Nearly 100 dead in Myanmar jade mine collapse

Dozens missing in one of the deadliest disasters to strike the country's shadowy jade industry.

    Nearly 100 dead in Myanmar jade mine collapse
    According to a rescue official, the landslide happened in the early hours in Hpakant, leaving nearly 100 people dead [Reuters]

    Almost 100 people have died in a huge landslide in a remote jade mining area of northern Myanmar, officials say.

    Rescuers were still battling to dig through the mountains of loose rubble at the site in Hpakant on Sunday, as search teams continued to find bodies in one of the deadliest disasters to strike the country's shadowy jade industry.

    Dozens are still missing, most of them villagers who were sifting through a mountain of tailings and waste.

    The region is home to some of the world's highest quality jade, bringing in billions of dollars a year, though researchers say most of that money goes to individuals and companies tied to Myanmar's former military rulers.

    Ninety-seven bodies have been pulled from the landslide, according to Nilar Myint, an official from the local administrative authorities in Hpakant, northern Kachin.

    The death toll was expected to rise and it remains unclear exactly how many people may be buried.

    Landslides are a common hazard in the area as people living off the industry's waste pick their way across perilous mounds under the cover of darkness, driven by the hope that they might find a chunk of jade worth thousands of dollars.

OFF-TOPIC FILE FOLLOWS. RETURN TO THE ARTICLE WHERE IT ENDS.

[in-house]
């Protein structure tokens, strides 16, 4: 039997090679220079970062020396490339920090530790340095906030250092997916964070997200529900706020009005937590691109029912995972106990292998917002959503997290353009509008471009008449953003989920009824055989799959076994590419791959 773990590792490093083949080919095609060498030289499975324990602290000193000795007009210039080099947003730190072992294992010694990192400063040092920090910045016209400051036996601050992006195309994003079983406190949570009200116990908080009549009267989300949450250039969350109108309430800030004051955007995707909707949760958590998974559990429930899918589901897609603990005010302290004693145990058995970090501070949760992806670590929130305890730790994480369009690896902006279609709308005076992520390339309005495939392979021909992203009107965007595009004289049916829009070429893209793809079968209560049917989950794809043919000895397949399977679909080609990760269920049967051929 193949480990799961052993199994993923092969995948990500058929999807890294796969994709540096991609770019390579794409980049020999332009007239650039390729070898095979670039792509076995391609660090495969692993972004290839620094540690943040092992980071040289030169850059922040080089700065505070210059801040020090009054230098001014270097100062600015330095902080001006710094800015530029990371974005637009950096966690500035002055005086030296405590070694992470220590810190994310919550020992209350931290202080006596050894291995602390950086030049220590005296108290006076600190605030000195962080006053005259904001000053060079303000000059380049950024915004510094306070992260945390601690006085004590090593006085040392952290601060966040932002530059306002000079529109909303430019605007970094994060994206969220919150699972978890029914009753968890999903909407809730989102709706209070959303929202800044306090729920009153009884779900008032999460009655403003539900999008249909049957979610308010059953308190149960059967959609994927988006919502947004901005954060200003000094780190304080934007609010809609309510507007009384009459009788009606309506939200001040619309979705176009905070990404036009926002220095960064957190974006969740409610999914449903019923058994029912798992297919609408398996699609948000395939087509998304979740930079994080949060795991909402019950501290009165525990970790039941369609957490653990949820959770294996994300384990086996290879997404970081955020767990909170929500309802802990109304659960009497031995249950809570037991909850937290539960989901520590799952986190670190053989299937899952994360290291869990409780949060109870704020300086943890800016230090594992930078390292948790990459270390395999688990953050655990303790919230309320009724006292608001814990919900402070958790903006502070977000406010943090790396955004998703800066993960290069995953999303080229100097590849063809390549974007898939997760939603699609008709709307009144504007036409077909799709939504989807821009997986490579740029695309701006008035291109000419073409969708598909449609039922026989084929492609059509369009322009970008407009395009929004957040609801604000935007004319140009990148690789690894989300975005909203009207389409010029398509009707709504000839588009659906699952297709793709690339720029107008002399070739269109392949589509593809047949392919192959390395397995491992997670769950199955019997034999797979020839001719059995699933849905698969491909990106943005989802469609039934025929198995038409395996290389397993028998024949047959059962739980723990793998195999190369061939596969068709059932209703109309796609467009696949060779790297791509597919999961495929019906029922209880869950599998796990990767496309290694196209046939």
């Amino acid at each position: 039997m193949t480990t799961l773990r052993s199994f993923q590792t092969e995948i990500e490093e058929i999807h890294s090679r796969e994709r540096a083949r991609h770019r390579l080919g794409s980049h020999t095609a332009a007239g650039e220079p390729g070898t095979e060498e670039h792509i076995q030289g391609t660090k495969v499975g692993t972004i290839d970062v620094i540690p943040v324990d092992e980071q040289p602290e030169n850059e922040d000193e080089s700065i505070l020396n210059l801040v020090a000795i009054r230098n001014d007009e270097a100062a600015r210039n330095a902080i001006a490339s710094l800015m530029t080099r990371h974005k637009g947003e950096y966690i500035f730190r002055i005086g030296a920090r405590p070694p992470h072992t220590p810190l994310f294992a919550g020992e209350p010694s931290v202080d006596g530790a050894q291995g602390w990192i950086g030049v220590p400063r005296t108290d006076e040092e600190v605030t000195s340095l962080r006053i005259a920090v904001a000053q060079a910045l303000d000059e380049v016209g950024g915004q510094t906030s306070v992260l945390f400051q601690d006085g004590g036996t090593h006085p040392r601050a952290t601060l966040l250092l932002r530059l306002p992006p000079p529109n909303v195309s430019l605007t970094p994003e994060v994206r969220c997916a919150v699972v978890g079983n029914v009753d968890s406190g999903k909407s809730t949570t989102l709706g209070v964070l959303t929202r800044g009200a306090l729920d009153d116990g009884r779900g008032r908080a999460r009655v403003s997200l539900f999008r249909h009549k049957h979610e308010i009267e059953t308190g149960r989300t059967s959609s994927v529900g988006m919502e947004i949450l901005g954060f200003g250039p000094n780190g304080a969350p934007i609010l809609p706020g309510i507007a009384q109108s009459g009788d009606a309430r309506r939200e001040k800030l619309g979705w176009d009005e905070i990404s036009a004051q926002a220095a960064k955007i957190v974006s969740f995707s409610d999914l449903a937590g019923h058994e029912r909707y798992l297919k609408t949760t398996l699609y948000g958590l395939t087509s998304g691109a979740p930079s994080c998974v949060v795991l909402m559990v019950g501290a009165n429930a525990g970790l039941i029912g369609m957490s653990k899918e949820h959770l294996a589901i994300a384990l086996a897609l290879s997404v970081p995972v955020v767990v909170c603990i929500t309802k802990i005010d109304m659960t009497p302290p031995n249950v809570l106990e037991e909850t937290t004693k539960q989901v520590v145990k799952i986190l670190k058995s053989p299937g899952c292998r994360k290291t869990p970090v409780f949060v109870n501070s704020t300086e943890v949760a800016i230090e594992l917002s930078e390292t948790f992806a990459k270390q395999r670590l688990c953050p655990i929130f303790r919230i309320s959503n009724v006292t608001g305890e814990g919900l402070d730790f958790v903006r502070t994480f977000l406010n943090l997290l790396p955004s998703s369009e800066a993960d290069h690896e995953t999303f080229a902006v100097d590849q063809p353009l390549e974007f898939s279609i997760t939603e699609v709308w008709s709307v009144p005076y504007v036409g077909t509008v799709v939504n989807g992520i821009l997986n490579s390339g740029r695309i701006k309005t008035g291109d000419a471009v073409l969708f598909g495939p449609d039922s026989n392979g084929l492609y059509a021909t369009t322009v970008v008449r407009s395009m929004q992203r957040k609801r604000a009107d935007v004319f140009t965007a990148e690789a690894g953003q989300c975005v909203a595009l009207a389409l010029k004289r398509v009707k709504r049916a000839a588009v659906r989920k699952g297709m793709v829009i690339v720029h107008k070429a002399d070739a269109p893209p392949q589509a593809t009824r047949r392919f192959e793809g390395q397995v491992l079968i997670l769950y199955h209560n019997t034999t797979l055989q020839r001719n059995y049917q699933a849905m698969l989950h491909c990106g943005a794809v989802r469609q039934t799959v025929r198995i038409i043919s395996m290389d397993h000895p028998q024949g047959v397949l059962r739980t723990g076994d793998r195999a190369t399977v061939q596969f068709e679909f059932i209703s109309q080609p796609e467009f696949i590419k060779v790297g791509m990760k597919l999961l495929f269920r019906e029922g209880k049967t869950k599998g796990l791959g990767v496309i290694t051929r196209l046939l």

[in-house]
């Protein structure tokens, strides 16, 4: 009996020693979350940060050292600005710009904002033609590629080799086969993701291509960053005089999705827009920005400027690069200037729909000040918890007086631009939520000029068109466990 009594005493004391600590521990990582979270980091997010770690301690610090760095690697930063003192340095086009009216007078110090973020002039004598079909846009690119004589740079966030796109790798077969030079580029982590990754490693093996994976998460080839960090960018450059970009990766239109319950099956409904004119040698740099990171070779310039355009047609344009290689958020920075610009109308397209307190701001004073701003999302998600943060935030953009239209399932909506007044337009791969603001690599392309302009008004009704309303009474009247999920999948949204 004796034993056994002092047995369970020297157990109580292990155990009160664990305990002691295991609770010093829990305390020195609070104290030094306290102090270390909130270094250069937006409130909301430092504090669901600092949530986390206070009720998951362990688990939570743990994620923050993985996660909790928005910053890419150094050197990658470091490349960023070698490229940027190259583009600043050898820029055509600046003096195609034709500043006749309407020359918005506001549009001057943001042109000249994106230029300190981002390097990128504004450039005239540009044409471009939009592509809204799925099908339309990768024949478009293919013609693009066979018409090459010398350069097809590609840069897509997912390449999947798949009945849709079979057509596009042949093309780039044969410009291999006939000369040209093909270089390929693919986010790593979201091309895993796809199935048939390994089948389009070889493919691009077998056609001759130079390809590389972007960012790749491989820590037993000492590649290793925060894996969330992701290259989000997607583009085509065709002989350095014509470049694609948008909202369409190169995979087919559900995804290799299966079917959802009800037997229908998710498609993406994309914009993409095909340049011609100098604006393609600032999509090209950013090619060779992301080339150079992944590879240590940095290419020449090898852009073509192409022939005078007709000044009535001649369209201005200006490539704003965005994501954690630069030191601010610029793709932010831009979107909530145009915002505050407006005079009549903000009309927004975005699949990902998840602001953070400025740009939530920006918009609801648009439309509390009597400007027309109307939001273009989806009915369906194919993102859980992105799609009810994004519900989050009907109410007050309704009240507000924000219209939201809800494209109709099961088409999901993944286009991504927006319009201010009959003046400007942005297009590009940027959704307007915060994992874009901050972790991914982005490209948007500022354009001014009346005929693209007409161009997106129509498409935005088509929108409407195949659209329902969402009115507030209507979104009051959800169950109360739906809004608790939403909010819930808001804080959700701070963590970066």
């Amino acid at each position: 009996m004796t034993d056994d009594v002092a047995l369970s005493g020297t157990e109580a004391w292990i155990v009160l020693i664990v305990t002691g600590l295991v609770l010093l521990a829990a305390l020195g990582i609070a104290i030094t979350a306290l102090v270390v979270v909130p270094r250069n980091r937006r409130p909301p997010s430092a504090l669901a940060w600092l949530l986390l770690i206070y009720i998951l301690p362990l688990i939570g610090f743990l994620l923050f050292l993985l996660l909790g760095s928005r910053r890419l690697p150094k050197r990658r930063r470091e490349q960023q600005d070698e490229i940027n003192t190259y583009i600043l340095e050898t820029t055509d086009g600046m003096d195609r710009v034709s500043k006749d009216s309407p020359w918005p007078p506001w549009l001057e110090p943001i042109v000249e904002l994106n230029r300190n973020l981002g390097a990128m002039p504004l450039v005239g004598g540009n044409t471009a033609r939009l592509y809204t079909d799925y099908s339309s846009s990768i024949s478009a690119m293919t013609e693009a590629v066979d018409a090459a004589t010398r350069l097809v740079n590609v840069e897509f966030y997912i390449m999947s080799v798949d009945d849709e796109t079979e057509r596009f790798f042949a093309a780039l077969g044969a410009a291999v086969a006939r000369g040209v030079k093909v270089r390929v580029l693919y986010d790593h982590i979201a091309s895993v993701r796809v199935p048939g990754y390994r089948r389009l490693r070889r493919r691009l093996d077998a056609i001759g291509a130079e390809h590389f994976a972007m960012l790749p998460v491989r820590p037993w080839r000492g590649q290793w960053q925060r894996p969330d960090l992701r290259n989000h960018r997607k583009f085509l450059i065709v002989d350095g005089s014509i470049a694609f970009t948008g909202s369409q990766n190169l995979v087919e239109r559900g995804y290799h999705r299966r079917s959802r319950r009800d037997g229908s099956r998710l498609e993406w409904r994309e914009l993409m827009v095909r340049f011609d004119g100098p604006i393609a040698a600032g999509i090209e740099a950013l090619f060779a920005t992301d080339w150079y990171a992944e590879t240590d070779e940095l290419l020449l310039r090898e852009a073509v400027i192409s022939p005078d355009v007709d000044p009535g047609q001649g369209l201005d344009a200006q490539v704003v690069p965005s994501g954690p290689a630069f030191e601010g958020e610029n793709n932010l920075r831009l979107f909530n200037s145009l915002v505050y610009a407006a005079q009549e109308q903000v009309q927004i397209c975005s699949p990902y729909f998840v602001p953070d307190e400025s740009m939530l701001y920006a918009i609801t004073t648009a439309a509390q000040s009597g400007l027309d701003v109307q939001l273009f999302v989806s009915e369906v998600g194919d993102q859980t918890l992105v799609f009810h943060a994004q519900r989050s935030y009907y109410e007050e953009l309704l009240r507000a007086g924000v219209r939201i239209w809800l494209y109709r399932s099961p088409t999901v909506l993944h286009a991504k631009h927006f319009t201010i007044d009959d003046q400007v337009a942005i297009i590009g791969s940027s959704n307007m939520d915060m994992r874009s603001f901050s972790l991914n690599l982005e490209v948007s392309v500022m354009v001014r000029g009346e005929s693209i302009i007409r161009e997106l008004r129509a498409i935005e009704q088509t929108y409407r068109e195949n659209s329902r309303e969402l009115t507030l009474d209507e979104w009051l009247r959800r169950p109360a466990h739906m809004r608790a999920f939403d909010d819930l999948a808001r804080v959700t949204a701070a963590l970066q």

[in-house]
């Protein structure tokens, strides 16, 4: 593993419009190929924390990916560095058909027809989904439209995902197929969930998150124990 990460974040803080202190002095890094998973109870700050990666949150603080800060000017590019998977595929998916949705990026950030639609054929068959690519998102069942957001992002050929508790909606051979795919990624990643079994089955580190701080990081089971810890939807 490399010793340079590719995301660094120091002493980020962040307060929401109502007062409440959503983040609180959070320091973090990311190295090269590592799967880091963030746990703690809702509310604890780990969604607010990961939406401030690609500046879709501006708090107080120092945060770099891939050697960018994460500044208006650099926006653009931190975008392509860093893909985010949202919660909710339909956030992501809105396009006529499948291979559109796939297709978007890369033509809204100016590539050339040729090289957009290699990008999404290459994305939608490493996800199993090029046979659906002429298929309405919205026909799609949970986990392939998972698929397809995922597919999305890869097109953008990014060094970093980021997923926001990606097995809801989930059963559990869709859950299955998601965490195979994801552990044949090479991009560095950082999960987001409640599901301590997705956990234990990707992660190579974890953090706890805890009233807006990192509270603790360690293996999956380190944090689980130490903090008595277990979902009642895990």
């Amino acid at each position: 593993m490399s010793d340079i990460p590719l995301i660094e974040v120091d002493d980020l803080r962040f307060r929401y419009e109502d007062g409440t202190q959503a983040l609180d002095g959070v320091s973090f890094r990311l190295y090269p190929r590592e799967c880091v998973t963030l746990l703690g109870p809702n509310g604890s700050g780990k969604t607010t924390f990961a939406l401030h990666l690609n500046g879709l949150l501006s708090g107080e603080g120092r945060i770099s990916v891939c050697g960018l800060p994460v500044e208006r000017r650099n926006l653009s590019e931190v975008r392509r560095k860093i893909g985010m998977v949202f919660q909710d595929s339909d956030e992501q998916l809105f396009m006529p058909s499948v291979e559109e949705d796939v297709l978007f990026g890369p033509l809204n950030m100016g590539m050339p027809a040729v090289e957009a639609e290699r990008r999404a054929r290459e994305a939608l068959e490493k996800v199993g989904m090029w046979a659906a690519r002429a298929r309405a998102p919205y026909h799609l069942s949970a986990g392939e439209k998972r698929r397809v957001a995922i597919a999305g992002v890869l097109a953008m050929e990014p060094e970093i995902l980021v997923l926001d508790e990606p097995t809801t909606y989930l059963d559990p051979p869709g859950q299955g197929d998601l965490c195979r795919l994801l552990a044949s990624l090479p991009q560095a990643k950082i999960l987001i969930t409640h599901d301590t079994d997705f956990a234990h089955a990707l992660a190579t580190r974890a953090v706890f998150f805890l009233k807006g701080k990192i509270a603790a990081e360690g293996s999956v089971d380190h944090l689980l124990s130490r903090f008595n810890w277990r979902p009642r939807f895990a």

RELATED: The corruption of Myanmar's jade trade


    Informal miners risk, and often lose, their lives digging through scraps of the giant mines.

    At least 10 people were killed in a landslide in the same area earlier this year.

    A report by Global Witness, the transparency campaigner, says jade valued at $31bn was extracted from Myanmar mines last year, calling it "the biggest natural resources heist in modern history".

    But that figure is around 10 times the official $3.4bn sales of the precious stone last year, in an industry that has long been shrouded in secrecy with much of the best jade thought to be smuggled directly to China.

    SOURCE: Agencies


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